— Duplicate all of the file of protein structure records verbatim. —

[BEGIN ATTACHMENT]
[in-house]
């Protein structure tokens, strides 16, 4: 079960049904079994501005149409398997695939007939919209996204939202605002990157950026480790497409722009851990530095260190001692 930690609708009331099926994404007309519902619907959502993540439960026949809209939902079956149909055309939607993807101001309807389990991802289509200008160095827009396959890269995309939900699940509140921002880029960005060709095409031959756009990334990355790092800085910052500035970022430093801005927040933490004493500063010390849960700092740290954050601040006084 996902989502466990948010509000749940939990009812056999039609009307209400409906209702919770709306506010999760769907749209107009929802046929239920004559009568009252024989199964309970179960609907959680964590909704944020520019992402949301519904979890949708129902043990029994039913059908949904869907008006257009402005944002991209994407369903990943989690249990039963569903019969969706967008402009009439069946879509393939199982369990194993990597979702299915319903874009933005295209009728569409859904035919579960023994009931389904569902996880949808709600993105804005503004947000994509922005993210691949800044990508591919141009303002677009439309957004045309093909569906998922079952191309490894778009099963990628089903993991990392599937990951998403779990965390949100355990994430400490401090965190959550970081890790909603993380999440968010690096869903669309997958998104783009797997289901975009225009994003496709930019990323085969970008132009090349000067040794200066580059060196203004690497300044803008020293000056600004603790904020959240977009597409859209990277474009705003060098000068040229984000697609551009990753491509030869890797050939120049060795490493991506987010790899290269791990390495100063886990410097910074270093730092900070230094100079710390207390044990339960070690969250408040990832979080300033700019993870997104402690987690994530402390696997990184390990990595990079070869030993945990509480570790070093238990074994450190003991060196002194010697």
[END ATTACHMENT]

[in-house]
């Protein structure tokens, strides 16, 4: 079960049904079994501005149409398997695939007939919209996204939202605002990157950026480790497409722009851990530095260190001692 930690609708009331099926994404007309519902619907959502993540439960026949809209939902079956149909055309939607993807101001309807389990991802289509200008160095827009396959890269995309939900699940509140921002880029960005060709095409031959756009990334990355790092800085910052500035970022430093801005927040933490004493500063010390849960700092740290954050601040006084 996902989502466990948010509000749940939990009812056999039609009307209400409906209702919770709306506010999760769907749209107009929802046929239920004559009568009252024989199964309970179960609907959680964590909704944020520019992402949301519904979890949708129902043990029994039913059908949904869907008006257009402005944002991209994407369903990943989690249990039963569903019969969706967008402009009439069946879509393939199982369990194993990597979702299915319903874009933005295209009728569409859904035919579960023994009931389904569902996880949808709600993105804005503004947000994509922005993210691949800044990508591919141009303002677009439309957004045309093909569906998922079952191309490894778009099963990628089903993991990392599937990951998403779990965390949100355990994430400490401090965190959550970081890790909603993380999440968010690096869903669309997958998104783009797997289901975009225009994003496709930019990323085969970008132009090349000067040794200066580059060196203004690497300044803008020293000056600004603790904020959240977009597409859209990277474009705003060098000068040229984000697609551009990753491509030869890797050939120049060795490493991506987010790899290269791990390495100063886990410097910074270093730092900070230094100079710390207390044990339960070690969250408040990832979080300033700019993870997104402690987690994530402390696997990184390990990595990079070869030993945990509480570790070093238990074994450190003991060196002194010697």